Cohort Default Rate Jumps 25 Percent
The percentage of borrowers defaulting on their student loans within two years of entering repayment increased again this year reaching the highest level in 12 years, according to the latest default numbers issued by the U.S. Department of Education.
The fiscal year (FY) 2009 Cohort Default Rate (CDR) climbed to 8.8 percent, a 25 percent increase over the FY2008 rate of 7 percent. The CDR has been creeping up from the historic low of 4.5 percent for the 2003 cohort and is now equal to the 1997 cohort.
The FY2009 CDR -- the most recent data available -- is a snapshot of the cohort of borrowers whose first loan repayments came due between Oct. 1, 2008 and Sept. 30, 2009, and who defaulted before Sept. 30, 2010. During this time, more than 3.6 million borrowers from 5,900 schools entered repayment and more than 320,000 defaulted.
The CDR increased for every sector of higher education:
- Public institutions increased from 6 percent to 7.2 percent
- Private institutions increased from 4 percent to 4.6 percent
- For-profit institutions increased from 11.6 to 15 percent
On a call with reporters, the Department's Deputy Undersecretary James Kvaal blamed the increase on borrowers struggling with unemployment in the weak economy and the increased enrollment in for-profit schools where default rates are higher.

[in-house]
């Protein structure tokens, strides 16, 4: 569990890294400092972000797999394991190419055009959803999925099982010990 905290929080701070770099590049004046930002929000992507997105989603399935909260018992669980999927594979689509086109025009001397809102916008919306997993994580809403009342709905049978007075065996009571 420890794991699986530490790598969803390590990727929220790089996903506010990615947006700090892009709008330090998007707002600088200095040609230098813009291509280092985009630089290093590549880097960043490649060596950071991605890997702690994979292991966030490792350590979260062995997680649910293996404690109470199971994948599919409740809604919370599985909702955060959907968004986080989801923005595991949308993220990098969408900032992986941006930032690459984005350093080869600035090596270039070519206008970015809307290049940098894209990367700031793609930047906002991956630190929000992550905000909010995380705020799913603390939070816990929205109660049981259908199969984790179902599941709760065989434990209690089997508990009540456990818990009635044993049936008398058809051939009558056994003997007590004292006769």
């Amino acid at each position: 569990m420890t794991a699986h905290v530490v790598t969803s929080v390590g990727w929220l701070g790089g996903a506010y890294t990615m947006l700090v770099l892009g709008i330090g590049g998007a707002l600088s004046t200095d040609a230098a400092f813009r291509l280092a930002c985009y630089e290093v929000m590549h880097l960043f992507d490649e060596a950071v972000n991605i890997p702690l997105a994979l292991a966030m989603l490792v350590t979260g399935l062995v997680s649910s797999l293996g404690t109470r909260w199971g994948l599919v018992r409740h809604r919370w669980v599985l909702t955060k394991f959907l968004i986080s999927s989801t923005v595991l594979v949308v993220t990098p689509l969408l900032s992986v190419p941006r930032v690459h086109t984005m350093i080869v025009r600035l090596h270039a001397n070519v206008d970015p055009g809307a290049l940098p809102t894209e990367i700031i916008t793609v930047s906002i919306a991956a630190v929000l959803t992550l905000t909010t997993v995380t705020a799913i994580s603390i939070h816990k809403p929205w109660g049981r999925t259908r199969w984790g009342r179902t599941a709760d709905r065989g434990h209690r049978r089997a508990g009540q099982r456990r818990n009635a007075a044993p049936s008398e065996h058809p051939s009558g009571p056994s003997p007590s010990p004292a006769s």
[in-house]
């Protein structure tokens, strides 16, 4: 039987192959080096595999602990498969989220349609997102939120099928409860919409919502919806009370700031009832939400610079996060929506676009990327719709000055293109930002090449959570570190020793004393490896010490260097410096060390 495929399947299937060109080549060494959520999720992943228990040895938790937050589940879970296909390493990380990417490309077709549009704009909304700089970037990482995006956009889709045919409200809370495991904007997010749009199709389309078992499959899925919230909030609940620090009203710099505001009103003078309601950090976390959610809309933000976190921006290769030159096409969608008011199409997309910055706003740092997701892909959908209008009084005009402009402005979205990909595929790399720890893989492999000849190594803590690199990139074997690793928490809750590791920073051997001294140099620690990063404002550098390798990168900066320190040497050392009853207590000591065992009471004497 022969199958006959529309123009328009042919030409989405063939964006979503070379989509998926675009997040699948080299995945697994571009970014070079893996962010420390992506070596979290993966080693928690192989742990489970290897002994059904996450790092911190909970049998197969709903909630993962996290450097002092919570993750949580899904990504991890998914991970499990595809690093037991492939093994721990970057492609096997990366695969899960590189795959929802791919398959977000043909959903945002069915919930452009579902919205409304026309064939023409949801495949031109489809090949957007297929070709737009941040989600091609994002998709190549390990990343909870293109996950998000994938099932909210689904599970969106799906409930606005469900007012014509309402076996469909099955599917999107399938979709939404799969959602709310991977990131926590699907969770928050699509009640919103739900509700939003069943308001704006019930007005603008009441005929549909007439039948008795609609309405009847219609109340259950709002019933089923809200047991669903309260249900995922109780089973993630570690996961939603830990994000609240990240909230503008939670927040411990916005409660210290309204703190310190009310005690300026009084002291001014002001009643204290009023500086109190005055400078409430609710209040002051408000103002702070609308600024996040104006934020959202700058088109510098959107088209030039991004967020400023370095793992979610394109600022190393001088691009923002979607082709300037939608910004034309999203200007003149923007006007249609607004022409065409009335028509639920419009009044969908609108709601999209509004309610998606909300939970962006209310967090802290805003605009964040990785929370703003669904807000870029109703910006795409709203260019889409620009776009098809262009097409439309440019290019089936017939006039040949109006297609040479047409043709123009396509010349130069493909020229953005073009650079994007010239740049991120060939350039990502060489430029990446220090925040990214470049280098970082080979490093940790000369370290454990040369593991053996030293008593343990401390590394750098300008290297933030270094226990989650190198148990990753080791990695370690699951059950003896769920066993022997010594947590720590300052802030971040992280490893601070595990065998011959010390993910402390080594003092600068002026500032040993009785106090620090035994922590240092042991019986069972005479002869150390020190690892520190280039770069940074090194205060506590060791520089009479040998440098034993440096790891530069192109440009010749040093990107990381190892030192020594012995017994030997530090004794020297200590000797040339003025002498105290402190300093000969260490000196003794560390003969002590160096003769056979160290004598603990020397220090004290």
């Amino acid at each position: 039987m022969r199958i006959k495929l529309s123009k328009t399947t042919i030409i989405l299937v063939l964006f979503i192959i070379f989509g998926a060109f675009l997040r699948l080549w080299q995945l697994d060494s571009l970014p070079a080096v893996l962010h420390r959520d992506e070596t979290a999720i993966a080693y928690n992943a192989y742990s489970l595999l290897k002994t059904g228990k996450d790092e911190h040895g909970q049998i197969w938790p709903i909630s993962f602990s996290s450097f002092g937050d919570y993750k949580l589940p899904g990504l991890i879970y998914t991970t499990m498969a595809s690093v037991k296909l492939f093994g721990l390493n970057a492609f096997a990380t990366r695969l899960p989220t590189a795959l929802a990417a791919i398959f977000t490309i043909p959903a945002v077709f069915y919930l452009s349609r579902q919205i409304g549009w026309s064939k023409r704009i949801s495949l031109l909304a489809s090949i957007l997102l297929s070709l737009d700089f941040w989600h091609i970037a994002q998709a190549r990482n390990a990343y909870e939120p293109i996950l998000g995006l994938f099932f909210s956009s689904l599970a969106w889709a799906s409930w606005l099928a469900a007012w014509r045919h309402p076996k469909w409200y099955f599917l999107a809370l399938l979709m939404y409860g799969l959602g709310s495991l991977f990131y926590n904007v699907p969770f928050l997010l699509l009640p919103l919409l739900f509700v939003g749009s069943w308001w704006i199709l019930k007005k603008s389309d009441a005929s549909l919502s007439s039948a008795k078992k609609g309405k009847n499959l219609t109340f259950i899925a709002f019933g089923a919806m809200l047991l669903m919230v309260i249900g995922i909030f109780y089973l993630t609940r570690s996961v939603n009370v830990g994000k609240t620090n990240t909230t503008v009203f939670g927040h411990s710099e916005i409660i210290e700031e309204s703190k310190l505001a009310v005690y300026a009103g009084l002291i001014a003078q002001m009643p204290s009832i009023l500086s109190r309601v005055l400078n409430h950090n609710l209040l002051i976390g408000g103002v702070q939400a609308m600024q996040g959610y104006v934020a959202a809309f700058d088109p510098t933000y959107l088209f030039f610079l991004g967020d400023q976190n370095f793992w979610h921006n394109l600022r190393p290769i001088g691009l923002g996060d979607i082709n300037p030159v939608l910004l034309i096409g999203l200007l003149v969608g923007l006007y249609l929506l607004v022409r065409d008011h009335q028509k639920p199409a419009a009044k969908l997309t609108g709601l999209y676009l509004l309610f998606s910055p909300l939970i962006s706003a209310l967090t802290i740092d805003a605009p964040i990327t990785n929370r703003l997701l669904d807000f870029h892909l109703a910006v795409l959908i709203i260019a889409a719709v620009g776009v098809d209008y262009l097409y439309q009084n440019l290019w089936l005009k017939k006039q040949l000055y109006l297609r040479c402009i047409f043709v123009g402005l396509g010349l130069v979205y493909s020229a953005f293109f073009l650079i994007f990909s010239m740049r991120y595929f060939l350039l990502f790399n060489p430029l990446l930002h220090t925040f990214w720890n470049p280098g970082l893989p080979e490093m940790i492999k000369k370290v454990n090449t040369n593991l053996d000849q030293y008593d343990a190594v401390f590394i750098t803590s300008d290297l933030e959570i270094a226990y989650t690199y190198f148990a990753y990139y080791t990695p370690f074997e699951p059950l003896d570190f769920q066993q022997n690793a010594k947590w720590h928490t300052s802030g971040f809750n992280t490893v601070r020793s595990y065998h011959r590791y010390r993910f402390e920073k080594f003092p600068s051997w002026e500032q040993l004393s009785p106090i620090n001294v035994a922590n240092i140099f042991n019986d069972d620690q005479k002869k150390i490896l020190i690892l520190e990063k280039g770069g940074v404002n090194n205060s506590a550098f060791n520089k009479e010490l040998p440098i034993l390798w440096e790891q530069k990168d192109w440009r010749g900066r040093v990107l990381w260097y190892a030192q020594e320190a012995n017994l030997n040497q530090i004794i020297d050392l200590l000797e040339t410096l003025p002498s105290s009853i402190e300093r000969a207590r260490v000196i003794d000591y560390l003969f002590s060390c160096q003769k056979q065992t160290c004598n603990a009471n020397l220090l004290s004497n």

"These hard economic times have made it even more difficult for student borrowers to repay their loans, and that's why implementing education reforms and protecting the maximum Pell grant is more important than ever," said U.S. Secretary of Education Arne Duncan in a statement.
Department Default Prevention Efforts
The Department has taken several steps recently to limit student loan default. It strengthened the Income-Based Repayment (IBR) program to cap borrowers' monthly payment based on income and family size. The Department says it is stepping up its outreach efforts to increase awareness of the IBR option.
The Department has also implemented a host of new program integrity regulations aimed at eliminating programs that leave borrowers with large amounts of debt and poor employment prospects. The Department is also working to increase transparency about the cost of college through its College Affordability and Transparency Center. The center provides lists highlighting schools with the lowest and highest tuition and fees, their average net price and those institutions whose prices are rising at a particularly fast rate. In the coming months, the Department will disclose additional data, such as the gainful employment measures.
Research shows that many factors affect borrowers' chances of successfully repaying their student loan and avoiding default. These factors include:
- Borrower characteristics like family income and academic preparedness in high school
- In-college variables like student success, counseling and level of loan debt
- Post-college variables like employment and income